How Do Wildlife Survive the Winter?
Do you ever wonder how the tiny Anna’s Hummingbird is able to survive the harsh Central Oregon winters or how our local rodents last several months without any fresh greens to eat? The answer is that their bodies undergo short- or long-term physiological changes to help them persist through periods of unfavorable conditions like cold weather and minimal food availability. These strategies of survival are referred to as torpor and hibernation, respectively.
It is a common misconception that hibernation is an extended period of sleep. In actuality, hibernation can range from periods of very minimal activity, including a slowed heartbeat, pace of breathing, and decreased internal body temperatures, to intermittent bouts of activity and “awakeness”. Interestingly, hibernation is not just a strategy for overcoming cold winter temperatures. In other parts of the world, tropical mammalian species undergo hibernation to survive the dry seasons that produce less food.
Torpor, on the other hand, is a similar but often shorter-term phenomenon than hibernation. Like hibernation, torpid individuals experience a decreased metabolic rate and lowered body temperature. Animals in torpor also temporarily stop eating and defecating (McGuire et al. 2010). When torpor lasts for more than 24 hours, the condition of inactivity is considered hibernation (Wilsterman et al. 2019). Torpor is common in hummingbirds and nightjars like poorwills and nighthawks.
Some wildlife don’t undergo hibernation or torpor to survive the winter, but instead leave their breeding grounds altogether when conditions deteriorate. This strategy is called migration, and can range from extremely long-distance journeys to shorter, irruptive movements across the landscape. Wildlife can migrate from north to south and even along elevational gradients depending on resource availability. Wildlife such as Osprey and Swainson’s Hawks are examples of migratory species in Central Oregon.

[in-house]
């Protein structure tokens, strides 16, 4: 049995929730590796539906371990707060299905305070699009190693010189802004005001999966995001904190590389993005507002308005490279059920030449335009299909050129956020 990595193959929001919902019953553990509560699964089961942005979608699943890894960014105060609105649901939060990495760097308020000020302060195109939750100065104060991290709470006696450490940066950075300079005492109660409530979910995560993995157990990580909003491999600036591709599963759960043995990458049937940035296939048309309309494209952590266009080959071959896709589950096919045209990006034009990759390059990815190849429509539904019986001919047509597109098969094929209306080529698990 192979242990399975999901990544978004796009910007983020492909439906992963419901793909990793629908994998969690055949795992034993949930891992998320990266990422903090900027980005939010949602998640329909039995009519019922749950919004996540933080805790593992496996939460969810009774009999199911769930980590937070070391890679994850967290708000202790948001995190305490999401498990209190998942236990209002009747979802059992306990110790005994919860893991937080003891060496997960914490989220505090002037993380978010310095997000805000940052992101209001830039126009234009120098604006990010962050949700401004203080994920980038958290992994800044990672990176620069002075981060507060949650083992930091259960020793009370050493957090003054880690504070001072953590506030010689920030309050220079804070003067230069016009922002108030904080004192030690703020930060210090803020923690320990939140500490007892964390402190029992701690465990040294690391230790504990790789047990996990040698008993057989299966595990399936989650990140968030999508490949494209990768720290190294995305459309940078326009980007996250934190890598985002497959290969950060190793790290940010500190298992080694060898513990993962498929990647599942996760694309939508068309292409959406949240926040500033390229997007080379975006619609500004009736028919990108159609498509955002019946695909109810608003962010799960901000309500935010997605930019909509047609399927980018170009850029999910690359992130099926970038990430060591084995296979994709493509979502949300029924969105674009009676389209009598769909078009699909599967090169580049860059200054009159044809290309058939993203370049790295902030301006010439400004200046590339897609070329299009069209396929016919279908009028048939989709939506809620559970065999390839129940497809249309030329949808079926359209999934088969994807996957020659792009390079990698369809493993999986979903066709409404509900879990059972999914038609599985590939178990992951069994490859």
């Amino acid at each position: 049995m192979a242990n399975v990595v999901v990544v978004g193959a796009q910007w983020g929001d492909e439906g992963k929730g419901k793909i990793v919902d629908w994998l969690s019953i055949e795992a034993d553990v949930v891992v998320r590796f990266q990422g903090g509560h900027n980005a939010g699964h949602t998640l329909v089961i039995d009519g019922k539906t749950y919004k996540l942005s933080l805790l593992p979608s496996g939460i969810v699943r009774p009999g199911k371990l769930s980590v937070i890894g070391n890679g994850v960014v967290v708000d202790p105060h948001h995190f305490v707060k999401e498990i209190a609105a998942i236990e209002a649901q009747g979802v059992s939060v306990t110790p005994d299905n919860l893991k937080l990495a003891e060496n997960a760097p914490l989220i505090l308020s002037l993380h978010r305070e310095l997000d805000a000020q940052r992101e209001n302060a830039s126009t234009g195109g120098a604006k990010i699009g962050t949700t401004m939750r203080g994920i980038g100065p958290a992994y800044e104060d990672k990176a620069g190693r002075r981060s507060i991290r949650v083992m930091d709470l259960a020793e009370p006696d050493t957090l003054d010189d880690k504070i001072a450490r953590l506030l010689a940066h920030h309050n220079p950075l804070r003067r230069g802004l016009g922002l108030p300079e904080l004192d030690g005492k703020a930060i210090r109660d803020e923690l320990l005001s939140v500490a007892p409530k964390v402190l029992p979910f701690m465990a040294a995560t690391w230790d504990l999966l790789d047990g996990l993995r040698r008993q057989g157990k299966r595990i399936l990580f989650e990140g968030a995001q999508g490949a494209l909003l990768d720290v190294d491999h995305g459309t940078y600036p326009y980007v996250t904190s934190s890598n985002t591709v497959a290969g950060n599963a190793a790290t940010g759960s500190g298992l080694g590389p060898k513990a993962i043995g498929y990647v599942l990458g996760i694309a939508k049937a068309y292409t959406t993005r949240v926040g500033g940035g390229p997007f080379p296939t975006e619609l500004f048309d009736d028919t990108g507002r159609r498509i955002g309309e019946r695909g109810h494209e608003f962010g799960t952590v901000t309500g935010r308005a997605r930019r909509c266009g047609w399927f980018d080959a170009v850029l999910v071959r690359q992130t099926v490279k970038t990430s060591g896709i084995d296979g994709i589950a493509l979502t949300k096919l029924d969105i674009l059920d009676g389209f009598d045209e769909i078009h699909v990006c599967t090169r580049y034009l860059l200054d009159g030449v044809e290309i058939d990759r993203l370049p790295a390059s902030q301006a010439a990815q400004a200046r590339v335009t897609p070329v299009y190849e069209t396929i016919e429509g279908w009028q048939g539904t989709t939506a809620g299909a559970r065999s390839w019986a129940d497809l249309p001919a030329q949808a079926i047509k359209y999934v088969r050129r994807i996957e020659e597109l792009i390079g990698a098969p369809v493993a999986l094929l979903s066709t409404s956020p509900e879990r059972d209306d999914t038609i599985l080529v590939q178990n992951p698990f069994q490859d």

Though our Central Oregon wildlife possess unique adaptations that allow them to survive our long winters, there are a few ways that you can support wildlife over the course of the colder months. One way to help overwintering hummingbirds is to offer a heated food source that won’t freeze in extreme temperatures. Though heated feeders are a great way to offer nectar year-round, it is always important to make sure that they are being cleaned regularly to prevent disease transmission and that you continue to offer the food source for the duration of the winter.
If you come across an animal that appears especially lethargic, unresponsive or even dead, consider if the individual might be torpid! Hummingbirds, for example, can look injured or deceased while in torpor because they often hang upside down from a bird feeder or branch while in this state. If you are ever unsure if an animal might need assistance, we encourage you to reach out to your local wildlife professional for guidance.
McGuire, N. L., et al. “Seasonality: hormones and behavior.” Encyclopedia of animal behavior 3 (2010): 108-118.
Wilsterman, Kathryn, et al. “20688 Seasonality: Hormones and Behavior.” (2017).
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